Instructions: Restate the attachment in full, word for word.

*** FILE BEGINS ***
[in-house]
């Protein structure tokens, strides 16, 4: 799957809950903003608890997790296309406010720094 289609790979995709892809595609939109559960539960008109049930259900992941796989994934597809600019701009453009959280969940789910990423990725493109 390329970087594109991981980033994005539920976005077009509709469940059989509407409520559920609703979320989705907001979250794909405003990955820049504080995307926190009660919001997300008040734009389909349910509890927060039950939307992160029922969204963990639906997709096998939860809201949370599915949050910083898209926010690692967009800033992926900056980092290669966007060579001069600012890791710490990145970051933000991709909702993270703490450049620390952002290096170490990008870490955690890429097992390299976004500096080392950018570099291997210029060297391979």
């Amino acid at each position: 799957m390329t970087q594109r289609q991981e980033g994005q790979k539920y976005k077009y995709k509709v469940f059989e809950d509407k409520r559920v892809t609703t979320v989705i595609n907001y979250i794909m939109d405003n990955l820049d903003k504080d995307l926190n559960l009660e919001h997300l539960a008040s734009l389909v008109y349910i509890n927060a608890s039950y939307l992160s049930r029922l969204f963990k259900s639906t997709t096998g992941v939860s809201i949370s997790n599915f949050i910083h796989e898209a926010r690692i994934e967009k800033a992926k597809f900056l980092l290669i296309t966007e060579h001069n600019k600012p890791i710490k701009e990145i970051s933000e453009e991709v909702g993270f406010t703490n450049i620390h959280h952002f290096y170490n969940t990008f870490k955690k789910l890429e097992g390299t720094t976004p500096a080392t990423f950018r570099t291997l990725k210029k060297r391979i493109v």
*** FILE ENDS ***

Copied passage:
[in-house]
């Protein structure tokens, strides 16, 4: 799957809950903003608890997790296309406010720094 289609790979995709892809595609939109559960539960008109049930259900992941796989994934597809600019701009453009959280969940789910990423990725493109 390329970087594109991981980033994005539920976005077009509709469940059989509407409520559920609703979320989705907001979250794909405003990955820049504080995307926190009660919001997300008040734009389909349910509890927060039950939307992160029922969204963990639906997709096998939860809201949370599915949050910083898209926010690692967009800033992926900056980092290669966007060579001069600012890791710490990145970051933000991709909702993270703490450049620390952002290096170490990008870490955690890429097992390299976004500096080392950018570099291997210029060297391979």
């Amino acid at each position: 799957m390329t970087q594109r289609q991981e980033g994005q790979k539920y976005k077009y995709k509709v469940f059989e809950d509407k409520r559920v892809t609703t979320v989705i595609n907001y979250i794909m939109d405003n990955l820049d903003k504080d995307l926190n559960l009660e919001h997300l539960a008040s734009l389909v008109y349910i509890n927060a608890s039950y939307l992160s049930r029922l969204f963990k259900s639906t997709t096998g992941v939860s809201i949370s997790n599915f949050i910083h796989e898209a926010r690692i994934e967009k800033a992926k597809f900056l980092l290669i296309t966007e060579h001069n600019k600012p890791i710490k701009e990145i970051s933000e453009e991709v909702g993270f406010t703490n450049i620390h959280h952002f290096y170490n969940t990008f870490k955690k789910l890429e097992g390299t720094t976004p500096a080392t990423f950018r570099t291997l990725k210029k060297r391979i493109v």